But what is wine without food? None other than chef Joël Robuchon (who passed away this August) oversaw our seven-course lunch. A longtime partner of Veuve Clicquot, the chef spoke of how he especially wanted to rise to the challenge of creating an artichoke dish – notoriously difficult to pair – for this auspicious occasion. He served the vegetable carpaccio style, with a light kiss of lemon to balance out the shaved foie gras, a kick of mustard and toasted crisps. This was his preferred dish to pair with the beautifully complex La Grande Dame rosé 2006. We left this cocoon of wine and food, well sated.
Later, under an overcast sky, a trail of signature yellow boots created a splash of colour against the muted greys, greens and browns of a still slumbering vineyard in Bouzy. It is there, standing amongst those vines, that the Maison’s 10th and current cellar master, Dominique Demarville, spoke of the 350 hectares that are nearly free of herbicides and Veuve Clicquot’s commitment to becoming completely free of chemicals over the next few years.
That’s inspired by an ecological goal, but also Madame Clicquot’s motto: “Only one quality, the finest.” Another sign of quality is that all winemakers at Veuve Clicquot have a degree in oenology – not a strict requirement for those working in the French wine industry. Gaëlle Goossens, chief winemaker at Veuve Clicquot spoke of the five years of schooling she went through before she earned the right to start learning the art of winemaking: “There is the science, and then there is the experience.” says Goossens.
In the past, champagne was much sweeter than wine is today.
As well as terroir, the traditional method – a strict and well-defined process – is what defines champagne. The grapes are pressed, yeast is added and the juice undergoes the first fermentation. The resulting high-acid wine is blended with ones from Veuve’s various vineyards.
The second fermentation happens in the bottle with a dosage of yeast and sugar. A temporary closure is used to stop the bottles and they’re laid on their side in a cellar. AOC rules for champagne require that non-vintage champagne ages for at least 15 months, longer for vintage bottlings.
Once this stage is completed, riddling takes place on a device similar to the riddling rack Madame Clicquot invented. The bottles are turned cap-down and manipulated (by hand in the case of the most prestigious champagne) so that the yeast sediment settles into the neck of the bottle. The lees are disgorged and the lost liquid is replaced with a “dosage” of base wine and sugar. The bottles are then corked and aged before being shipped around the world. Historically, champagne was sweeter than today’s wine, as well as having higher concentrations of minerals like iron, copper and salt. Because the original sugar has been consumed during fermentation, the dosage determines a champagne's sweetness and is meant to balance its acidity.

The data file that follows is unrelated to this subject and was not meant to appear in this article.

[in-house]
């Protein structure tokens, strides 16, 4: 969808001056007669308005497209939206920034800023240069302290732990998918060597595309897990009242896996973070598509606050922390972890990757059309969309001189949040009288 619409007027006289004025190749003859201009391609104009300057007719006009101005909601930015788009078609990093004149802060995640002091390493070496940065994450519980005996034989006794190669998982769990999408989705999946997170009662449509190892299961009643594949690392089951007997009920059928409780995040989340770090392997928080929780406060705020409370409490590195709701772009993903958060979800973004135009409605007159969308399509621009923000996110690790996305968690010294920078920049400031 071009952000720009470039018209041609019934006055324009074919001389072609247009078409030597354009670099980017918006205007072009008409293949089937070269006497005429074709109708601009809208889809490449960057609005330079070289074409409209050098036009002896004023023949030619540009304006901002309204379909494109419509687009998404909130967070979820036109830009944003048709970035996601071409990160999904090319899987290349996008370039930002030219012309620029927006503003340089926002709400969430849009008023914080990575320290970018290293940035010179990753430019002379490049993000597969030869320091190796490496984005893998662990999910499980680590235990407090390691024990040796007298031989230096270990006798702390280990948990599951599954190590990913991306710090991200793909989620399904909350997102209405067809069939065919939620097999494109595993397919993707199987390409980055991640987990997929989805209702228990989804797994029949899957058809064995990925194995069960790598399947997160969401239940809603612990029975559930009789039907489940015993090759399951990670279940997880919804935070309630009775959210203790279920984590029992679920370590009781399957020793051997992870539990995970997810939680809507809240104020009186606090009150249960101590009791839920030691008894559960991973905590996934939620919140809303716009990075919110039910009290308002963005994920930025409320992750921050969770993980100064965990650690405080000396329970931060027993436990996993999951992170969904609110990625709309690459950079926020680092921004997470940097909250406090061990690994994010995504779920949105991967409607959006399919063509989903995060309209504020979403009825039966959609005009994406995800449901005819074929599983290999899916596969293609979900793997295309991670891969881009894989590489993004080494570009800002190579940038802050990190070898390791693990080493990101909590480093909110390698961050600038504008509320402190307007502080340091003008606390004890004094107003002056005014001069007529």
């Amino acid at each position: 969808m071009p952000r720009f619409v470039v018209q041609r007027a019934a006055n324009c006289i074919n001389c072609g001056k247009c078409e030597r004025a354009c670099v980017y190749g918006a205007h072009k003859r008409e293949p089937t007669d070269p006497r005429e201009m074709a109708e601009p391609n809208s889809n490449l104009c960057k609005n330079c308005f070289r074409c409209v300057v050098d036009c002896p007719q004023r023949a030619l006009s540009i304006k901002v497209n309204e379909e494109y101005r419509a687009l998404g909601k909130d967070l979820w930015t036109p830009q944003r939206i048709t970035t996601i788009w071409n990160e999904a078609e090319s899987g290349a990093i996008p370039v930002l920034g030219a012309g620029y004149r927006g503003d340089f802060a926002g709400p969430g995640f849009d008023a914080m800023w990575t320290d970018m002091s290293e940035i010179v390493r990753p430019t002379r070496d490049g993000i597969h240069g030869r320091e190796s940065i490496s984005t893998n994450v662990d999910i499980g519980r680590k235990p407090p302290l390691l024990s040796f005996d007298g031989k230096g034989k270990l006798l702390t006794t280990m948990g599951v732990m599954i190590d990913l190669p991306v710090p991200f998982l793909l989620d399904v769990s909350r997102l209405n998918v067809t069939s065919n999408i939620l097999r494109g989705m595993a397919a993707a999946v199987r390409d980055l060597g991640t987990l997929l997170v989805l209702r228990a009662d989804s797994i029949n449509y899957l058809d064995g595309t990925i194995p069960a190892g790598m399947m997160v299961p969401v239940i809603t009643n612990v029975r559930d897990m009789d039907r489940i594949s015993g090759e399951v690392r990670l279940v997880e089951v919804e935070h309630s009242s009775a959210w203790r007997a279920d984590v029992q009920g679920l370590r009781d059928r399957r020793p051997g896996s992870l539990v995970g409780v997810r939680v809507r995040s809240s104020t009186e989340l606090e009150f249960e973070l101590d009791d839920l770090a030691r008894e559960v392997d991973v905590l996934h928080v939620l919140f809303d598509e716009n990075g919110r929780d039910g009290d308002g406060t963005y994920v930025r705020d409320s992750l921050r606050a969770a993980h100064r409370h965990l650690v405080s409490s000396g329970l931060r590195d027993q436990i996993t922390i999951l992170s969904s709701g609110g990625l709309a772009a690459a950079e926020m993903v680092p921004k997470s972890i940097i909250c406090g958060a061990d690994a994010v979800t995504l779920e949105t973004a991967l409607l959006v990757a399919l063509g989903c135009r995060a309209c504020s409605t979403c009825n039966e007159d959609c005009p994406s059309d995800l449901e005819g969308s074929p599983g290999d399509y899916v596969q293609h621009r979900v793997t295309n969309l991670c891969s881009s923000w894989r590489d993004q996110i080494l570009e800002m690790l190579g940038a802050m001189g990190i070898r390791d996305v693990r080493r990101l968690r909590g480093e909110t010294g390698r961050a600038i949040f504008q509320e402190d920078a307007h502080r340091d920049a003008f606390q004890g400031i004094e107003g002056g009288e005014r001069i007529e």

Chef Robuchon said that he had found the dosage too high in the past; which is a very subjective point. Even with a team of winemakers, ultimately the final decision is made by the cellar master. But Goossens says: “It’s because of the balance of the wine that you have to add more or less sugar. So if you consider the balance of your wine, you don’t have to argue.”
Despite talk of variation, the sugar levels in the dosage don’t change very much from year to year. While changes are inevitable – the production method is more automated, the climate shifts, and the vineyards themselves evolve – Veuve Clicquot maintains a high quality and consistent flavour profile. That trademark style is a strong contributor to Veuve Clicquot’s dominant market position.
Champagne’s official shipment numbers released in March show that France continues to be the primary consumer of the 307 million bottles shipped in 2017. But the combined efforts of the rest of the world are starting to gain ground. Total exports have reached an equilibrium at 50 per cent of production, with the U.K. out-pacing the rest of the export pack by a good margin. But the U.S., and especially Japan, are burgeoning markets, with Canada showing a modest 12 per cent growth in 2016.
It’s not hard to love that bready aroma teasing your sense of smell and to luxuriate in the feel of fine effervescence dancing on your tongue. It is acidic with a suggestion of sweetness, and perfect for all occasions, from the mundane to celebratory, at all hours of the day, the world over.